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Practicing What We Preach

Practicing What We Preach

The next time you have a few volunteer program managers together, here’s an interesting exercise question:

“How many of you have volunteers working side-by-side with you to do what’s needed for successful volunteer engagement – beyond helping with clerical work?”

When we ask this in workshops, it always amazes (and dismays) us how few hands go up.

The job of running a volunteer program is so demanding that it seems obvious that volunteers would be of great help in simply keeping up with the work (and retaining your sanity!). This is particularly true in light of how many colleagues are expected to manage volunteer resources during only part of their work time, frequently juggling it with one or two or even more major responsibilities. 

With that in mind, here’s another question: Are you asking volunteers to help you with these other responsibilities?

All the rationales we present to other paid staff to explain why they should create assignments for volunteers apply equally to us as volunteer program managers. But do we practice what we preach? Why do we resist sharing our work with volunteers? We’d be more effective in bringing dubious staff around if we walked the talk as role models, intentionally demonstrating how to partner with volunteers. After all, if we don’t trust volunteers with important tasks that matter to us, why should other staff take the risk?

Why Not?

Colleagues have come up with all sorts of reasons why it feels uncomfortable to recruit a team of volunteers assigned specifically to the volunteer office. Here are a few, and our counter opinions: 

It’s skimming the cream off the top. Some say it seems wrong or self-serving to be on the lookout for great applicants and “keep them” for the volunteer office.  

We say: If the entire organization benefits from the best possible volunteer program, it becomes smart strategy to welcome highly-competent people onto the volunteer management team because they will build an even better program. Further, the point is not to recruit people interested in another volunteer position in your organization and then hope to interview a few you can convince to help you instead; we’re talking about intentionally designing roles for work you lead and recruiting volunteers who come in wanting to help with volunteer management. Steve would actually take this one step further and offers one of McCurley’s Rules: “Keep the best volunteers for yourself.”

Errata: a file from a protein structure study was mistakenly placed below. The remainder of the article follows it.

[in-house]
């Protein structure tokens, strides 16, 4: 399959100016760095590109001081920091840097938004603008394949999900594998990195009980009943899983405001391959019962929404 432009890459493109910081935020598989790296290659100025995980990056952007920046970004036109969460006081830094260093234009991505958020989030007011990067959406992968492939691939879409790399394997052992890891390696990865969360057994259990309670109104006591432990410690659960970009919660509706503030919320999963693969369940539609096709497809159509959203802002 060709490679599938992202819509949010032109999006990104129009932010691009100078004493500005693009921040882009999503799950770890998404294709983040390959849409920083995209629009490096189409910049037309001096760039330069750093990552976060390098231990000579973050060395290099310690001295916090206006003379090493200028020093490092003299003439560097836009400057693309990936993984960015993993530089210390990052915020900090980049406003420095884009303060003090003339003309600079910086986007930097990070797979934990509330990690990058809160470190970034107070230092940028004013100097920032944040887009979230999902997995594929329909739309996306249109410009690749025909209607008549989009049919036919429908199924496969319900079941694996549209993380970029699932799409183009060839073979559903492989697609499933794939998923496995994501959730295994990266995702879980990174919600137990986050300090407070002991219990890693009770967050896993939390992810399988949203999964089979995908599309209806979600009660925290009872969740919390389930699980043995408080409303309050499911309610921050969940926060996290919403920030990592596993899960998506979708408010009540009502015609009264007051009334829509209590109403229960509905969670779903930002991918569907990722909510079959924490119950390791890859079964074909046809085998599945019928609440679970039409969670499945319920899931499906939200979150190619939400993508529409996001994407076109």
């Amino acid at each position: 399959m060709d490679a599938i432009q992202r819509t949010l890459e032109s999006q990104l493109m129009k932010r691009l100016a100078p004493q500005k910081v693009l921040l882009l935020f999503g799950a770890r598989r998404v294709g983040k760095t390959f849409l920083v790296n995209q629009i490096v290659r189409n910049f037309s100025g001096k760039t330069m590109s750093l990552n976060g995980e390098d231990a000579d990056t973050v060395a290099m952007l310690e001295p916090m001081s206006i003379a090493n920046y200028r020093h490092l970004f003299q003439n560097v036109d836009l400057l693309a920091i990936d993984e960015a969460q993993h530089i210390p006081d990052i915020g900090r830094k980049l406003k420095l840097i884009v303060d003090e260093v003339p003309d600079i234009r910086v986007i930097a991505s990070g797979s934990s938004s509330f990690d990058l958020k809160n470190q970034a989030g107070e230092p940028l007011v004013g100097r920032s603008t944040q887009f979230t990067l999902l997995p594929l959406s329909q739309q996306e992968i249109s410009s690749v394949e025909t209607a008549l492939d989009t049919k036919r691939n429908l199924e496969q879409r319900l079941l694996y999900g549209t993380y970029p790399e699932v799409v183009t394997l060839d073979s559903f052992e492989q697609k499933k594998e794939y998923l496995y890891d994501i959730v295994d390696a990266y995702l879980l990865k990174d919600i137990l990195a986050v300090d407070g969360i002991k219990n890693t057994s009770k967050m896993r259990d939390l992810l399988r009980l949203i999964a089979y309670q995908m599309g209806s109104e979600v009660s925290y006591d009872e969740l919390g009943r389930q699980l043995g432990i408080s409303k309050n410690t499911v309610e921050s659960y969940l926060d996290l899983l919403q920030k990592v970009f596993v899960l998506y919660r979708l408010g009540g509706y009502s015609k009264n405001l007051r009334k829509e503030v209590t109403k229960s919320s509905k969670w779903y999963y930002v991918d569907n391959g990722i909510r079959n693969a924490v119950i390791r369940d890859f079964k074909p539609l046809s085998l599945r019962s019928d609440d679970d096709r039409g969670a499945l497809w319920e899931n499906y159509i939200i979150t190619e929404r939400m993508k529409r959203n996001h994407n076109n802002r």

I have been hired to be responsible for volunteers, so how can I delegate that work away?

We say: Isn’t this exactly what we are asking other paid staff to do with their work? If we understand that volunteers can share staff tasks (even take them over) or do important projects that paid staff can’t, it ought to be simple to apply the same logic to our own work. We are not dumping our responsibilities on qualified volunteers; we are expanding the amount of effort being put into what needs to be done. 

One of the things they don’t tell new mangers of volunteer programs is that it’s easy to create more work than can be done by a single person.  If you’re creative, if you’re good at recruitment, if you’re a nice person that others enjoy working with, then quickly finding that you have more to do than anyone can handle is a foregone conclusion.  The organization can benefit from all those extras that you generate, but it will benefit more if you have the wisdom to allow others to help you effectively manage the new activity – and that almost always means promoting volunteers to be your middle managers or allowing them to take almost full responsibility for implementing some projects.  Remember that as a manager of the volunteer program you weren’t hired to do everything; you were hired to make sure that everything gets done effectively – “managing” implicitly implies getting other people involved.

Other volunteers will resent seeing only a few volunteers being given leadership roles over them.